What is Life?
There are always times in our lives when we find ourselves just staring into space, pondering why we’re here in this world. It can sometimes be frustrating because it does not seem to matter how long and hard you think about it. You are still nowhere close to a clear answer. Is there an actual answer to the question “what is life”?
Life Dictionary Definition
If you want a literal dictionary definition of life, it is the condition that differentiates plants and animals from inorganic matter. Life is the capacity for growth, functional abilities, reproduction, and continual change. Morbidly, it is the state that precedes death.
Undeniably, the dictionary definition of life is not romantic at all, which is why most people are not satisfied with this. Who would be fine with saying that their lives are just what makes them different from a rock? People believe that there is more than just being sentient that makes a person alive.
If you are not looking for the literal meaning of life, perhaps you will be more interested in looking at it from a philosophical viewpoint.
Life According to Socrates
Socrates believes that people should seek eudaimonia as the ultimate end. Eudaimonia is the state of having a healthy spirit, essentially a type of happiness. To attain eudaimonia, Socrates believes that one needs to be virtuous.
For Socrates, virtue is to do the right thing even when there is no reward in doing so. For him, it is always better to suffer from injustice than be the one to commit it.
Life According to Confucianism
According to Confucius and the Confucian religion, it is human nature to be in a constant search for education and discipline. Confucianists recognize the goal of achieving virtue through fostering strong relationships and reasoning with others, while at the same time minimizing the influences of negativity as much as possible.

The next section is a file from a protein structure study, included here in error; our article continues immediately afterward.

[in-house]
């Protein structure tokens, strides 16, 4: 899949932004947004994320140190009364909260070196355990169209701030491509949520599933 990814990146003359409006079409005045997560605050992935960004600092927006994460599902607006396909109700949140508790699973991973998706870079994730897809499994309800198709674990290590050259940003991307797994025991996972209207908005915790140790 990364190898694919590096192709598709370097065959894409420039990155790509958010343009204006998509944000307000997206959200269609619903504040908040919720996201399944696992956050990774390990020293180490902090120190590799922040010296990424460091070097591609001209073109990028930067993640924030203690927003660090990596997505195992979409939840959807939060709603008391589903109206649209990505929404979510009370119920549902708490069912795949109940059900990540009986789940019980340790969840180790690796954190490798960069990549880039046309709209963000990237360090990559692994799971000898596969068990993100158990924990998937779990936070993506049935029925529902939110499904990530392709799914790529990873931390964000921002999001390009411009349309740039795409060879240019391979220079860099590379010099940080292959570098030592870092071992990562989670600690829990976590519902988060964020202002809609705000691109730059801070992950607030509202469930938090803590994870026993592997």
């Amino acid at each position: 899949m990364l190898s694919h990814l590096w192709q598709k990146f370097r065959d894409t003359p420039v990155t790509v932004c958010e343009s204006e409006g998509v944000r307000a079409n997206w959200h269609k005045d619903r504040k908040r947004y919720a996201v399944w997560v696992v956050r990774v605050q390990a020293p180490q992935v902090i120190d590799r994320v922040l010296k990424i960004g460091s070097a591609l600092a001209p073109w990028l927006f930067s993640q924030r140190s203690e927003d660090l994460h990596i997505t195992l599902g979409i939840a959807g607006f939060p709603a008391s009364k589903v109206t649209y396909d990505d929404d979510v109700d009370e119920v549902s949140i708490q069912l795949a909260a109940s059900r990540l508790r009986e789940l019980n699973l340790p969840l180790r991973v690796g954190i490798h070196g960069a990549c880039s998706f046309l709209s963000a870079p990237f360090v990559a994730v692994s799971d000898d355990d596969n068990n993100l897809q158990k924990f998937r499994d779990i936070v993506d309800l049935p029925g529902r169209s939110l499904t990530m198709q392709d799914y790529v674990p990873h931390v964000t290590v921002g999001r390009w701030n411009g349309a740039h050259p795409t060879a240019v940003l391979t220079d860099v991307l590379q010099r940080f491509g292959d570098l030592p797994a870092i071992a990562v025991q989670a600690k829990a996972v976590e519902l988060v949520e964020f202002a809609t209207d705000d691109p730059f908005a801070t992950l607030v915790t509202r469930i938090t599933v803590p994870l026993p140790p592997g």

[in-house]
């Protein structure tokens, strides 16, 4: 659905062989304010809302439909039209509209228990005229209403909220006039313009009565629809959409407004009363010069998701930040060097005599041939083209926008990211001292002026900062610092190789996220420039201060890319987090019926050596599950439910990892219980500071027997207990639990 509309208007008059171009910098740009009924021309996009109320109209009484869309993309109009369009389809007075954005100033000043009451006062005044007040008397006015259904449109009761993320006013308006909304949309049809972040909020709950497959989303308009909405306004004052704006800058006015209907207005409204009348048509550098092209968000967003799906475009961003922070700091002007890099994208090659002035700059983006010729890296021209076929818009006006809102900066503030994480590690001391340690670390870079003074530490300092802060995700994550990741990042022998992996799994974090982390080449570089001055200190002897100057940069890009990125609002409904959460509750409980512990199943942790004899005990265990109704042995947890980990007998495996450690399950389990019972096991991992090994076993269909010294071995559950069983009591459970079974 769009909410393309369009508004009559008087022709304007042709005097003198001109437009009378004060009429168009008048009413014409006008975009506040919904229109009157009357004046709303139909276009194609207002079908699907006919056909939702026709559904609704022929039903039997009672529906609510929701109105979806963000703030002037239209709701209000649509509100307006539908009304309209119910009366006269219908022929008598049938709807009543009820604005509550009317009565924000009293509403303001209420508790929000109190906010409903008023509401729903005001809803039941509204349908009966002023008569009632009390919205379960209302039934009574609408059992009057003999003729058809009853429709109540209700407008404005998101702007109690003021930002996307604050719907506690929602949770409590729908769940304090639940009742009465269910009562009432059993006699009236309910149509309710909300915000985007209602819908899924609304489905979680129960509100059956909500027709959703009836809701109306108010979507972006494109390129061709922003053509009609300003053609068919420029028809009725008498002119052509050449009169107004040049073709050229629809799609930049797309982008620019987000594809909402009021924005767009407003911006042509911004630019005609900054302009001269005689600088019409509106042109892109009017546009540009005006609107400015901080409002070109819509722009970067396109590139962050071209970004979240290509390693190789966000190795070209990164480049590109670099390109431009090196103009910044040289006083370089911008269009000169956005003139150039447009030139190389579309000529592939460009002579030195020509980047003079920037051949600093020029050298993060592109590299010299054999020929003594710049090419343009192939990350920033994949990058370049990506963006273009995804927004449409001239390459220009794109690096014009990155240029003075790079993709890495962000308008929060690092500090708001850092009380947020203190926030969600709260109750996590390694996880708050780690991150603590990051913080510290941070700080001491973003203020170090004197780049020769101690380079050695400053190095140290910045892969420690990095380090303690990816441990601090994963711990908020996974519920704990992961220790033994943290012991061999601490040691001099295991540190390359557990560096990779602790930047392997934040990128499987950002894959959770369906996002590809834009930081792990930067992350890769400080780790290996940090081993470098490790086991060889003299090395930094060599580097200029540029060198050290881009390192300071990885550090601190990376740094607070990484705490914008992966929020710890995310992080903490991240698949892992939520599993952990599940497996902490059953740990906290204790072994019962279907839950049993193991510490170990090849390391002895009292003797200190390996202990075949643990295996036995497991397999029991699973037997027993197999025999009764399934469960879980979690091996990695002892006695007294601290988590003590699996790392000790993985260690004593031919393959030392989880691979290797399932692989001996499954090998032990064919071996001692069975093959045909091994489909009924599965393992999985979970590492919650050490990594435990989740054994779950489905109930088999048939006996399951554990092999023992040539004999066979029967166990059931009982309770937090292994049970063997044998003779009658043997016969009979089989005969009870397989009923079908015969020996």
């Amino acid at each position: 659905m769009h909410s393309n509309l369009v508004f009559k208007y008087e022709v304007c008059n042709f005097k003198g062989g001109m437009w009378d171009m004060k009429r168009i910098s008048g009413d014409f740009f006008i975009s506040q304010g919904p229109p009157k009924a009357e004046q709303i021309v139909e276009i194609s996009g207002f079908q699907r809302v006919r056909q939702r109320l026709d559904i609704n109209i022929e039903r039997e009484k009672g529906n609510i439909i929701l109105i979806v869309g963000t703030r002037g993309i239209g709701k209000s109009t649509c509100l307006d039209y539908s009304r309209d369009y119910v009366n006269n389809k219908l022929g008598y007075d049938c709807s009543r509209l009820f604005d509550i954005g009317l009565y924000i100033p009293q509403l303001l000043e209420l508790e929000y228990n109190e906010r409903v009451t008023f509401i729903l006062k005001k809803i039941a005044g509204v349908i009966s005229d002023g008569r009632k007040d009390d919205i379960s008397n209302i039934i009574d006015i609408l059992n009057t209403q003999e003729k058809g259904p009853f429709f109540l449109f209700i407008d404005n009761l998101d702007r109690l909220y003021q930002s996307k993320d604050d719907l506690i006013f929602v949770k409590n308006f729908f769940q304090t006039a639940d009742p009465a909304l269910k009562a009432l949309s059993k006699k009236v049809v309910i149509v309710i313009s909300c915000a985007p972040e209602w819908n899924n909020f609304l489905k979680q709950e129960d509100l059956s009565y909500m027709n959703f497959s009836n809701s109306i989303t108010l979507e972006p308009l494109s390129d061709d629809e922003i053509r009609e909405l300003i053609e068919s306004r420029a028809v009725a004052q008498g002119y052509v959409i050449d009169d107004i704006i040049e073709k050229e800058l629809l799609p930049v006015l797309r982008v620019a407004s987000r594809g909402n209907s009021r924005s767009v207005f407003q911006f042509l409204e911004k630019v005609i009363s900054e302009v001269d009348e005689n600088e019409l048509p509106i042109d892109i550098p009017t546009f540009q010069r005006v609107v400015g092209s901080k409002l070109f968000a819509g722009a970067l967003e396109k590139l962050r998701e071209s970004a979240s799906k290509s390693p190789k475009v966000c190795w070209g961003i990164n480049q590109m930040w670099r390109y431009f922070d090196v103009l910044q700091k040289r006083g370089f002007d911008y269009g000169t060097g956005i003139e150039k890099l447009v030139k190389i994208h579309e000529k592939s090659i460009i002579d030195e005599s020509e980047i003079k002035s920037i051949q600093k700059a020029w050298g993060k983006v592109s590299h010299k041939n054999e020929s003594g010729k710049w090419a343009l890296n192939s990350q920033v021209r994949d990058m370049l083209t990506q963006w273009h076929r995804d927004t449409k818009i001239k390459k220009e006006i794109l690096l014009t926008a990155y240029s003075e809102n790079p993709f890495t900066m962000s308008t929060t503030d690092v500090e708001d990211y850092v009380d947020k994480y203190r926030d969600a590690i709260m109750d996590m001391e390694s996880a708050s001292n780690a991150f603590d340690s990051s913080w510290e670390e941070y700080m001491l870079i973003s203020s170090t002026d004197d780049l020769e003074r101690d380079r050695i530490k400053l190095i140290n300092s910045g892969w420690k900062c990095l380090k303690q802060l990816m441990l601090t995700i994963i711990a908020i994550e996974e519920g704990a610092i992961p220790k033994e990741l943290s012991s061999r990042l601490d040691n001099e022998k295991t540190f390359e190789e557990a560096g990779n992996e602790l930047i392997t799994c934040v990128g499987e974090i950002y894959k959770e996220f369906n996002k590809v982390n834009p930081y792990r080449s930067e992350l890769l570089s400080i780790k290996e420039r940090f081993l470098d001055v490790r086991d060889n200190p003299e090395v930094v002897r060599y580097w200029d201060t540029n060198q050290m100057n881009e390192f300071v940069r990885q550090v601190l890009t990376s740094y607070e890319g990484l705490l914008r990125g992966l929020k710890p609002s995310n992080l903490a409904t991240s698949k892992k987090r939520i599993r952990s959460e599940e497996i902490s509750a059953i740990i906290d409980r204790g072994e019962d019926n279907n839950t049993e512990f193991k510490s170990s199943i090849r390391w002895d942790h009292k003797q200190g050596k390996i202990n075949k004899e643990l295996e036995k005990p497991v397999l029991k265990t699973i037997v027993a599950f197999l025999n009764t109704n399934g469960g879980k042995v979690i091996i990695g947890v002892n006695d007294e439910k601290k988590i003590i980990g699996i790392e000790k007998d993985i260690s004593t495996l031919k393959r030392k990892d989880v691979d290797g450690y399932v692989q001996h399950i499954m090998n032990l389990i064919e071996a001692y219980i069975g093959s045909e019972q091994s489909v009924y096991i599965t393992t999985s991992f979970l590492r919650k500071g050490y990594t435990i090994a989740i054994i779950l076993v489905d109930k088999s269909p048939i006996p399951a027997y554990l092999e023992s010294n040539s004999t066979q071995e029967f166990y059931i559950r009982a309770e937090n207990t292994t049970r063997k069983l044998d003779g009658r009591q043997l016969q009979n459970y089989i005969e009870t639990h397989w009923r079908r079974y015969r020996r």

Life According to Camus
Camus’ philosophical worldview revolves around the idea of the absurd. He believes that humans have an innate drive to search for meaning in anything, and where there is none, humans would create their own. However, the universe is a cold and indifferent place, and trying to find meaning will always end up with you in absurd situations and ultimately fail.
Camus says that finding a satisfying answer to the meaning of life is impossible. Any attempt at finding so will only end up in disaster. However, just because life is devoid of meaning, that does not mean that you cannot enjoy living. For Camus, the meaninglessness of life is just a background fact that you can just ignore since it will not be affecting you anyway.
If you’re left even more confused after reading about the different meanings of life, that’s a good thing. Life should be a continuous learning experience, and we should never stop doing so, while at the same time enjoying the ride.
Why are We Here?
Everyone on this planet has faced an existential crisis at least once in their lives, so you should not worry when it is your turn to think about it. Now, if this train of thought has been preventing you from getting enough sleep, you might want to read up on the philosophy of existentialism.